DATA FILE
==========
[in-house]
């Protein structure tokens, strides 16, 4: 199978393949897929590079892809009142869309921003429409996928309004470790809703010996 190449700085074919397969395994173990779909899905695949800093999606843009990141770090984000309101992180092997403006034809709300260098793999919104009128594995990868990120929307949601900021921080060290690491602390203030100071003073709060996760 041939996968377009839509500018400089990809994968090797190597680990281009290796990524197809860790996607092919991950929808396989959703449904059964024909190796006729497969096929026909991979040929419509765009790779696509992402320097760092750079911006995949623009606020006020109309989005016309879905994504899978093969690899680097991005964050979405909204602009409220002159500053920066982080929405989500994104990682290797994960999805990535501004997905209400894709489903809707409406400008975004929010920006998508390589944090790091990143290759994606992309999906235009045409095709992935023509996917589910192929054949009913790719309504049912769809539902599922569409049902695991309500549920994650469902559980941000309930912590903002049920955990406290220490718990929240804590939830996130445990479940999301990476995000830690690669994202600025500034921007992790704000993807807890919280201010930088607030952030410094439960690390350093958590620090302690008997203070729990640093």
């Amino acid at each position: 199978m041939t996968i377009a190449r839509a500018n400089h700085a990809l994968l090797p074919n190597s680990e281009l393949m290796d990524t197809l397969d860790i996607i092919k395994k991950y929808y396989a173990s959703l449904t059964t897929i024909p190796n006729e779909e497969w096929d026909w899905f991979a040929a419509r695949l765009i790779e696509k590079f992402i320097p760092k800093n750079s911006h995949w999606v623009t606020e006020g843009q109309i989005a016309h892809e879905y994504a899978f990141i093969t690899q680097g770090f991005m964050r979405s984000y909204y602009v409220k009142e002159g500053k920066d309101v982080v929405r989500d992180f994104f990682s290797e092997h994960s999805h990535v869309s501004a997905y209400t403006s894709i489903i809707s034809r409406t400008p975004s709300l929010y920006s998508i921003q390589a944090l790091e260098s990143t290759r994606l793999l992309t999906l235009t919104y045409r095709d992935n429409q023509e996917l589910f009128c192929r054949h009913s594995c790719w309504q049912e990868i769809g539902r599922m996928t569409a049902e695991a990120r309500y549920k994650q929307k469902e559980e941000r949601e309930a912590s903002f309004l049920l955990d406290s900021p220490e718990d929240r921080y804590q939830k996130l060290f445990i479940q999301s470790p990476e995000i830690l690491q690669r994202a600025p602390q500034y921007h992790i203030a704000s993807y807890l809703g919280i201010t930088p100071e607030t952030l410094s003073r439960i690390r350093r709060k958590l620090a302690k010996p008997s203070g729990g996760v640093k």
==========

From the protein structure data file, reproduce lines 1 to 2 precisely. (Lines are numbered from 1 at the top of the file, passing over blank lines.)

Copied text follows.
[in-house]
């Protein structure tokens, strides 16, 4: 199978393949897929590079892809009142869309921003429409996928309004470790809703010996 190449700085074919397969395994173990779909899905695949800093999606843009990141770090984000309101992180092997403006034809709300260098793999919104009128594995990868990120929307949601900021921080060290690491602390203030100071003073709060996760 041939996968377009839509500018400089990809994968090797190597680990281009290796990524197809860790996607092919991950929808396989959703449904059964024909190796006729497969096929026909991979040929419509765009790779696509992402320097760092750079911006995949623009606020006020109309989005016309879905994504899978093969690899680097991005964050979405909204602009409220002159500053920066982080929405989500994104990682290797994960999805990535501004997905209400894709489903809707409406400008975004929010920006998508390589944090790091990143290759994606992309999906235009045409095709992935023509996917589910192929054949009913790719309504049912769809539902599922569409049902695991309500549920994650469902559980941000309930912590903002049920955990406290220490718990929240804590939830996130445990479940999301990476995000830690690669994202600025500034921007992790704000993807807890919280201010930088607030952030410094439960690390350093958590620090302690008997203070729990640093």